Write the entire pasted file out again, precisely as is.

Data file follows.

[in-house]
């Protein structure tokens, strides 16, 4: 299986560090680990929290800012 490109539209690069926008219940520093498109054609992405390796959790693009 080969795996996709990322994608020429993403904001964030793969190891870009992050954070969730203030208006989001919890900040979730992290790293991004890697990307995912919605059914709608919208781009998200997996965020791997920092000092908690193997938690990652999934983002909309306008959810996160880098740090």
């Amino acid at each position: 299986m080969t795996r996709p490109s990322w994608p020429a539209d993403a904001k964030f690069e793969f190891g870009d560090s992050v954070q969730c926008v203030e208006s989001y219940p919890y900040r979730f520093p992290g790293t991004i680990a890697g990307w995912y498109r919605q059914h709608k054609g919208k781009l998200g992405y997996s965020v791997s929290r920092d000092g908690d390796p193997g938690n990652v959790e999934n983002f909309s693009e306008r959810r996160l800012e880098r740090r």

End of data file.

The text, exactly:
[in-house]
């Protein structure tokens, strides 16, 4: 299986560090680990929290800012 490109539209690069926008219940520093498109054609992405390796959790693009 080969795996996709990322994608020429993403904001964030793969190891870009992050954070969730203030208006989001919890900040979730992290790293991004890697990307995912919605059914709608919208781009998200997996965020791997920092000092908690193997938690990652999934983002909309306008959810996160880098740090």
């Amino acid at each position: 299986m080969t795996r996709p490109s990322w994608p020429a539209d993403a904001k964030f690069e793969f190891g870009d560090s992050v954070q969730c926008v203030e208006s989001y219940p919890y900040r979730f520093p992290g790293t991004i680990a890697g990307w995912y498109r919605q059914h709608k054609g919208k781009l998200g992405y997996s965020v791997s929290r920092d000092g908690d390796p193997g938690n990652v959790e999934n983002f909309s693009e306008r959810r996160l800012e880098r740090r």